The first session of the new year for our wine tasting group marked a special occasion. It was their fortieth anniversary. Of the original ten members, three are still a part of it. I have only been a part of the group for a couple of years.
Our tastings are always done blind (bottles wrapped in brown paper bags). All we knew was that founding member Wayne Meadows, organized a flight of Cabernet Franc from BC, Washington and France and that the wines were from vintages 2009 – 2012.
The wines all showed typical varietal character – black currant, dusty, earthy, leafy, licorice, pepper, plum, raspberry, spicy, violets, smoke, toast and tobacco leaf among other notes.
Here is the list of the wines we sampled:
Taster 2011 Stag’s Hollow Okanagan Falls, BC $28.00
- 2012 Tinhorn Creek Oliver, BC $28.00
- 2009 Harbinger Port Angeles, Wash $30.00 (USD)3. 2011 Fort Berens Lillooet, BC $32.15
4. 2011 Nichol Vineyard Naramata, BC $33.75
5. 2011 Burrowing Owl Oliver, BC $44.99
6. 2011 Hester Creek Oliver, BC $34.09
- 7. 2011 Bernard Baudry Loire, France $31.09
8. 2011 Black Sage Summerland, BC $24.039. 2011 Eau Vivre Similkameen Valley, BC $22.00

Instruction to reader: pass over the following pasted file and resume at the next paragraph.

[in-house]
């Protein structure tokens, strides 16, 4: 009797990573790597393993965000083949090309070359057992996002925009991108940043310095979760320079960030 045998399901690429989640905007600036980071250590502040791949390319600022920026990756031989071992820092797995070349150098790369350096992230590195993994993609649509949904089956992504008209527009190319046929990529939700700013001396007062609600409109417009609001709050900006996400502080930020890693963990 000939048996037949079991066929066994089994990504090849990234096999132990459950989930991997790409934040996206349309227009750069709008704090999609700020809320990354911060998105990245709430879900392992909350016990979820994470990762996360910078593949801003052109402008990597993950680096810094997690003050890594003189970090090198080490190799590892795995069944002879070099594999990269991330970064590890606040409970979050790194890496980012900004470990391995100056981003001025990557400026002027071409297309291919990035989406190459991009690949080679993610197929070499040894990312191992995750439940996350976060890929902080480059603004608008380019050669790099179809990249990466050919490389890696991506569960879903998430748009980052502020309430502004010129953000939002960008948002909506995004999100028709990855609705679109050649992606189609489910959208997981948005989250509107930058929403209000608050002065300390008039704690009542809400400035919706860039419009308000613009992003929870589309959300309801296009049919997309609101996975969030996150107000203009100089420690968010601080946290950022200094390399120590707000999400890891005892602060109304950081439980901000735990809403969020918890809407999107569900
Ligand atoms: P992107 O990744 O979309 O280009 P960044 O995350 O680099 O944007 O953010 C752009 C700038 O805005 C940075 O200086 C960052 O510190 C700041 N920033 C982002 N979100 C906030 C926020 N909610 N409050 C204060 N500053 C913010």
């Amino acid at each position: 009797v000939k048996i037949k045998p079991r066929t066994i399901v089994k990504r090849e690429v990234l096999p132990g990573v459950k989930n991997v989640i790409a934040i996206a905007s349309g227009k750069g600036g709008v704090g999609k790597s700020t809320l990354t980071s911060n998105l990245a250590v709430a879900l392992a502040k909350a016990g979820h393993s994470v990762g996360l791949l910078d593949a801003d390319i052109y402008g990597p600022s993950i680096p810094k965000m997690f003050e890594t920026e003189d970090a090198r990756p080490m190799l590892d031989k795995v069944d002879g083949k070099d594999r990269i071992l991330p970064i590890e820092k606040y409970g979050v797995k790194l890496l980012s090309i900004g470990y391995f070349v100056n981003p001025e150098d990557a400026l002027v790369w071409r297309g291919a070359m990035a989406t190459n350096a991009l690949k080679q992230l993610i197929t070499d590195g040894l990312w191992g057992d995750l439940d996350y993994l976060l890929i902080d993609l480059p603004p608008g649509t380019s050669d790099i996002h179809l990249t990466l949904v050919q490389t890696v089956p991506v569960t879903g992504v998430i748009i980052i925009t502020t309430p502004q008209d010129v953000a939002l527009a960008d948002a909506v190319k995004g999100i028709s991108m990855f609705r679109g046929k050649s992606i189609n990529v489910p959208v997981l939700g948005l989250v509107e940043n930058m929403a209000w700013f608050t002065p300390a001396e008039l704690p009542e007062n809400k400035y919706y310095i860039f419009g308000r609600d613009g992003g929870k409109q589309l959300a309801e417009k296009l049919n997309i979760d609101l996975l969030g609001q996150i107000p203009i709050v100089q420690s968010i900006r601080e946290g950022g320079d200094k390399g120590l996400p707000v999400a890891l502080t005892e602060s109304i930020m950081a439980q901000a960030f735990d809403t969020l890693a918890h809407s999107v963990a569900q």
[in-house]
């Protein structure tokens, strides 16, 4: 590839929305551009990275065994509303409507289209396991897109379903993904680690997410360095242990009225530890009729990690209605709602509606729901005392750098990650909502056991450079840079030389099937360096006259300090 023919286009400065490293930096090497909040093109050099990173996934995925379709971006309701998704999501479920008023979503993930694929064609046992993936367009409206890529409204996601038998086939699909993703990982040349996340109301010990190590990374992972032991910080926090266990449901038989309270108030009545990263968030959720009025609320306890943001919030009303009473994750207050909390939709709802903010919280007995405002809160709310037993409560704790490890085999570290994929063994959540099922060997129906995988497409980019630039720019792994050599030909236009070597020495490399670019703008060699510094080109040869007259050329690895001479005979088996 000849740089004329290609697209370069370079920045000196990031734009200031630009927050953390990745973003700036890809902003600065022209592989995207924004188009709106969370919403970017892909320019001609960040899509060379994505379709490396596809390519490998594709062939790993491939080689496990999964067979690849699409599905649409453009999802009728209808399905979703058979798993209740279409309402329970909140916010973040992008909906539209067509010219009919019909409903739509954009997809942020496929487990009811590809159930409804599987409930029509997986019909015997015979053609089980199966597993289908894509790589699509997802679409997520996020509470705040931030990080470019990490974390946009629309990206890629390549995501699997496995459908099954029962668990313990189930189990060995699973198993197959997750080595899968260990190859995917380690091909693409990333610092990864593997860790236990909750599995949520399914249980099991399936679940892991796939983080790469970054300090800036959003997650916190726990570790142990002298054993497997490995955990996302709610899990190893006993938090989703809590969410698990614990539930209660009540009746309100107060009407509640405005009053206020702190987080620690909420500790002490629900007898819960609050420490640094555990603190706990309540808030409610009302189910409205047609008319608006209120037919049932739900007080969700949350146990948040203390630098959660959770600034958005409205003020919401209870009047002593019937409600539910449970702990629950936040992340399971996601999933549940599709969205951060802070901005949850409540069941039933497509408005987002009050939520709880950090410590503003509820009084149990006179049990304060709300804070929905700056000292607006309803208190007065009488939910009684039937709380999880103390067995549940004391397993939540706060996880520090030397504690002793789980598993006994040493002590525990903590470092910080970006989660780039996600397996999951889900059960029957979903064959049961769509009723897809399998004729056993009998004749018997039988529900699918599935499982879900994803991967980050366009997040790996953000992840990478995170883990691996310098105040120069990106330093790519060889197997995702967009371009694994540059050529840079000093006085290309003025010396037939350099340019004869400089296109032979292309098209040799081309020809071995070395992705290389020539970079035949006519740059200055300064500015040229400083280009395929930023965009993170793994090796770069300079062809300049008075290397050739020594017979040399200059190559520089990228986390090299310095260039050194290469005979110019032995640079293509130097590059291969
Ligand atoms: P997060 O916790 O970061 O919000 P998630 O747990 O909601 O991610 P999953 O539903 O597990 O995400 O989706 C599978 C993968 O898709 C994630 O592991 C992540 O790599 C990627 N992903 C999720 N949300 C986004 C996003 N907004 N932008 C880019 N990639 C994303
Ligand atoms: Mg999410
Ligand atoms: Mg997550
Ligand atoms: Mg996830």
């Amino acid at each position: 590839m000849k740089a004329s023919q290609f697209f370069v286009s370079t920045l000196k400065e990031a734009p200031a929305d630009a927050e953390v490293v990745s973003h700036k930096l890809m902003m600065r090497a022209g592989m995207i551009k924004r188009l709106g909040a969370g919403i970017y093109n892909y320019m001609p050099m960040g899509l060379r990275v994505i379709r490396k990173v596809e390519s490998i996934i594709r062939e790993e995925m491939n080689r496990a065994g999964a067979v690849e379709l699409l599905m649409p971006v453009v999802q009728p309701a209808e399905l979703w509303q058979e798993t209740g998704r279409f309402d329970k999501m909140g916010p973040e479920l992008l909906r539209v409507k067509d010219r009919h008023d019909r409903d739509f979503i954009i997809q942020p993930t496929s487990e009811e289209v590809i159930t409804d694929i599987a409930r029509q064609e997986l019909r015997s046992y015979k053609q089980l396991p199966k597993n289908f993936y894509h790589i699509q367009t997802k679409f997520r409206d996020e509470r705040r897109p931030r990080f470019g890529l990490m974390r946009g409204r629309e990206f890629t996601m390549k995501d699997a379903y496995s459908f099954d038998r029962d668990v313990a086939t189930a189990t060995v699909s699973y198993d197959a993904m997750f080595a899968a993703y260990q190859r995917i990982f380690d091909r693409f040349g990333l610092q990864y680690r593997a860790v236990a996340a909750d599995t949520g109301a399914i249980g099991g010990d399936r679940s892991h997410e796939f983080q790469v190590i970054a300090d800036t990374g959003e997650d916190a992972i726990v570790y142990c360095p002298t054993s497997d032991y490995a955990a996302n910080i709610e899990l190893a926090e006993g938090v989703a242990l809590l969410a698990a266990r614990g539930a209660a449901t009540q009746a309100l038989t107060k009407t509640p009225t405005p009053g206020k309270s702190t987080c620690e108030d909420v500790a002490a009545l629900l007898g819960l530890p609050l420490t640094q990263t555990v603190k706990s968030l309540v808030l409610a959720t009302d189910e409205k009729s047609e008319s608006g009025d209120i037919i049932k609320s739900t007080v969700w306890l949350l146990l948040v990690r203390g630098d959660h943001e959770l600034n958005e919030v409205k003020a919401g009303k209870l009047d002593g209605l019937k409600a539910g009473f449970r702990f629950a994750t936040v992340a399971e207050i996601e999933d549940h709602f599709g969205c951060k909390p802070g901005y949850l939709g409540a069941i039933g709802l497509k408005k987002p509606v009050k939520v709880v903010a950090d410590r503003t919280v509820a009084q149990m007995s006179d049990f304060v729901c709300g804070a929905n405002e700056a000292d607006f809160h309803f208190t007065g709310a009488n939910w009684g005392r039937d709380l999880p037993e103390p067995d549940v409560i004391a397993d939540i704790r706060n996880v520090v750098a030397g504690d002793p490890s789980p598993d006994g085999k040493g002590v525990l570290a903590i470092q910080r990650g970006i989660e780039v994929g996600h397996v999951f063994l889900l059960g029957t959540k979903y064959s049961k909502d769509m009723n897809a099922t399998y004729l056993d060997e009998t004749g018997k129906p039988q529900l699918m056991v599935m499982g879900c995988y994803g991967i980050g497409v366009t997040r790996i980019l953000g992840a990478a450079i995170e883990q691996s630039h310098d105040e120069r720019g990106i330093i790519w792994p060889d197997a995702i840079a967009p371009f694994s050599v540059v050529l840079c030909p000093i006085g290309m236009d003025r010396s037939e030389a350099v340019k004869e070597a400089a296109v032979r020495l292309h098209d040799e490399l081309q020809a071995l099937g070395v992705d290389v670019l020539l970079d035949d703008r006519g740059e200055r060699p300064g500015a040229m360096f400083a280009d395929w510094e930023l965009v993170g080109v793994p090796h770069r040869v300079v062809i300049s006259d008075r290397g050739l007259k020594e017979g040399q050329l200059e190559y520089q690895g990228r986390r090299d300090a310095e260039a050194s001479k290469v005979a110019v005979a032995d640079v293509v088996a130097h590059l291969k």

Our group uses a 20 – point system and while individual members had a range of scores and some clear favourites, the group averages were very close indeed with only slightly more than a one – point difference so it would be pointless to pick a group winner ( I had a very slight preference for the Tinhorn Creek, Fort Berens and Eau Vivre wines). The only thing worth noting is that the French wine was the lowest (by 1.5 points).
The interesting thing about this tasting was that with an average age of 8 years, there was still noticeable tannins in many of the wines. While certainly very appropriate with food, they could all continue to age well.
Traditionally, this variety has usually been regulated to playing a supporting role in Bordeaux blends. It is only in recent years, that winemakers have realized its potential as a standalone wine. During my trips to the Okanagan, several principals and winemakers have told me that Cabernet Franc seems to have a special affinity for BC, so plantings are likely to grow. Do yourself a favour and look for a bottle of BC Cabernet Franc. I’m sure you will be pleasantly surprised.
(Interestingly enough, at an event I attended earlier in the day, I was able to sample three other BC Cab Franc wines, all new vintages, from Rust, Synchromesh and Mission Hill. The grapes for these wines came from three different regions. All were impressive, yet each showed its own character.)
(All photos – Sam Hauck)Something is wrong.Instagram token error.1